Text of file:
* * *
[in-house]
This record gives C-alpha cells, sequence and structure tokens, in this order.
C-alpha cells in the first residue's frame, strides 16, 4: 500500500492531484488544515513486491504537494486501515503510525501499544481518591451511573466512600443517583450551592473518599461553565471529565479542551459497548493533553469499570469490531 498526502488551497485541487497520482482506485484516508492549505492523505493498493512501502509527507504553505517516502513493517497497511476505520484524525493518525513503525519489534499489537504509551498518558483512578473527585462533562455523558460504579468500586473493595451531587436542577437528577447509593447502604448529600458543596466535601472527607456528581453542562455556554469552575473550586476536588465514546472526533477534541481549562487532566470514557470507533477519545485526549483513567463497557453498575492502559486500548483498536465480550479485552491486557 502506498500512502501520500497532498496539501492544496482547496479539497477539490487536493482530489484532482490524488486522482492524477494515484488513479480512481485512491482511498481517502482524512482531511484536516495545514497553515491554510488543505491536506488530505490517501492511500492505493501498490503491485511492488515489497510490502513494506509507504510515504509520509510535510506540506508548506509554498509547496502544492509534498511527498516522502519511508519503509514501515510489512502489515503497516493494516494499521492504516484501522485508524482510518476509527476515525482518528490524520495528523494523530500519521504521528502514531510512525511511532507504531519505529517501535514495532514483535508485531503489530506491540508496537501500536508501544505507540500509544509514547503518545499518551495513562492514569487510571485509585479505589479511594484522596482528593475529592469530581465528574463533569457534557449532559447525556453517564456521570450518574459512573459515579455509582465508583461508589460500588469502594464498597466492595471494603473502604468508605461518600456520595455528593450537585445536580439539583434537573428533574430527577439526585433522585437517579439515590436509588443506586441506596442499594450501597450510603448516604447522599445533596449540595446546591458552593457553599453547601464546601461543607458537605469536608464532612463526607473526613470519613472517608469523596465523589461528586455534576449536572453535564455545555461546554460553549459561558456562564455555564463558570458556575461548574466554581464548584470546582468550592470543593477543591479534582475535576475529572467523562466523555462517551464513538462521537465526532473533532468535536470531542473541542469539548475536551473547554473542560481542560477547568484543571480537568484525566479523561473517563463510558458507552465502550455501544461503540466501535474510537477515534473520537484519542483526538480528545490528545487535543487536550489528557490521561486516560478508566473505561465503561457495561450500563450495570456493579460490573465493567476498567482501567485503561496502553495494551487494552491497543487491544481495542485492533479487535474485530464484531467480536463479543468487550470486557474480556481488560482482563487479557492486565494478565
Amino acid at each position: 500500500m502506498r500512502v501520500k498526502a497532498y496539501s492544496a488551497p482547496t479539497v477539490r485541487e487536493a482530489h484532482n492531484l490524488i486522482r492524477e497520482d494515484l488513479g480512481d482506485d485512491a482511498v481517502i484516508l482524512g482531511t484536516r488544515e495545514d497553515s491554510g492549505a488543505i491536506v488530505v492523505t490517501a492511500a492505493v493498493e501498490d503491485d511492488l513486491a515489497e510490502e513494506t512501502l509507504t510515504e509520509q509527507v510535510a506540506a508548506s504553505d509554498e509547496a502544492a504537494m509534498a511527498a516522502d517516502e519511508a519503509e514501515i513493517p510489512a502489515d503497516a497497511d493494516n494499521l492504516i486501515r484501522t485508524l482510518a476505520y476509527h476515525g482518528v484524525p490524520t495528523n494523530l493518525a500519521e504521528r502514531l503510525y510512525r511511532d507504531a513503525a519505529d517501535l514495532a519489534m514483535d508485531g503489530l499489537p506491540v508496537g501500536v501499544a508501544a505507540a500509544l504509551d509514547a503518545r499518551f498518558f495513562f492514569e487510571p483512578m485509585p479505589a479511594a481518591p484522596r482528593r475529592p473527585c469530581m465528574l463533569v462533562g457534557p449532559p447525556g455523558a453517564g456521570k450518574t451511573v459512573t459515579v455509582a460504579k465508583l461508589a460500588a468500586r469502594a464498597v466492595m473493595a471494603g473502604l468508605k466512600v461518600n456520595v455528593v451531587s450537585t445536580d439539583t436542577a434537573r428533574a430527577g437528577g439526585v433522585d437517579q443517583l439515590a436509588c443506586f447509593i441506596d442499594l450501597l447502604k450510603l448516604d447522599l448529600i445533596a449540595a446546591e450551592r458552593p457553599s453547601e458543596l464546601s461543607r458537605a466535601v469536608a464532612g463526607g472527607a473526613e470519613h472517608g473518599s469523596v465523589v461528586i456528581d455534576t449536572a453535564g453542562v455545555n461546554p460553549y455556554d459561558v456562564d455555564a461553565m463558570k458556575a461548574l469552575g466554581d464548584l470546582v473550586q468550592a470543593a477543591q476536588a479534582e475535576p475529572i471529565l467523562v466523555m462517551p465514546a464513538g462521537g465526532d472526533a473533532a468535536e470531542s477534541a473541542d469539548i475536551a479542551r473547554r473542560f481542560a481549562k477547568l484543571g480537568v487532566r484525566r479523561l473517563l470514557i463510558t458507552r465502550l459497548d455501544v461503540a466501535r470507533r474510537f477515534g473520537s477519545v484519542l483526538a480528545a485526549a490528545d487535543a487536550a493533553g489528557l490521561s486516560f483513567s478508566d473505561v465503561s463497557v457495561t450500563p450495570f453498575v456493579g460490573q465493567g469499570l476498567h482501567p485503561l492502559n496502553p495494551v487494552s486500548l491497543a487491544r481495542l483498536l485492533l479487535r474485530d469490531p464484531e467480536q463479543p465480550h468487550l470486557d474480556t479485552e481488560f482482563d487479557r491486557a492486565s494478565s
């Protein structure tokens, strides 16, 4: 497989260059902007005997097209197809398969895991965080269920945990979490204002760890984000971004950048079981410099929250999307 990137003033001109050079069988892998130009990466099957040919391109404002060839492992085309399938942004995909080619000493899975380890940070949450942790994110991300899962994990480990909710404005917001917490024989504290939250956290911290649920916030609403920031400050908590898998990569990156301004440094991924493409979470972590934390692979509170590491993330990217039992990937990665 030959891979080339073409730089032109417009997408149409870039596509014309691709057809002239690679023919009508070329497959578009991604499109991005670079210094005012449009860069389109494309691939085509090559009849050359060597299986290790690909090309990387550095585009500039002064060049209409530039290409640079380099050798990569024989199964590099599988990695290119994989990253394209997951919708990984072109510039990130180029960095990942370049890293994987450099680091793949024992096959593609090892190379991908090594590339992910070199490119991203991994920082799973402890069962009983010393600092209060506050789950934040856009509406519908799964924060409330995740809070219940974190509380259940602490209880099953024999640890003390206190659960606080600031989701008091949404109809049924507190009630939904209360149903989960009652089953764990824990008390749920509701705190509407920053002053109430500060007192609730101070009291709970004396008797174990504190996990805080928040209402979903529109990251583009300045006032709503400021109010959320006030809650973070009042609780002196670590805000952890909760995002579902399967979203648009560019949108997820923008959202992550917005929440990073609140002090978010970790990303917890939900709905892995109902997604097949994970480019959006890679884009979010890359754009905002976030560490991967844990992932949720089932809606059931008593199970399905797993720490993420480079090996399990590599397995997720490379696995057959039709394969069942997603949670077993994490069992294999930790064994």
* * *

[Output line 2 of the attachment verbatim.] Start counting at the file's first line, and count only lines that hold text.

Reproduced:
This record gives C-alpha cells, sequence and structure tokens, in this order.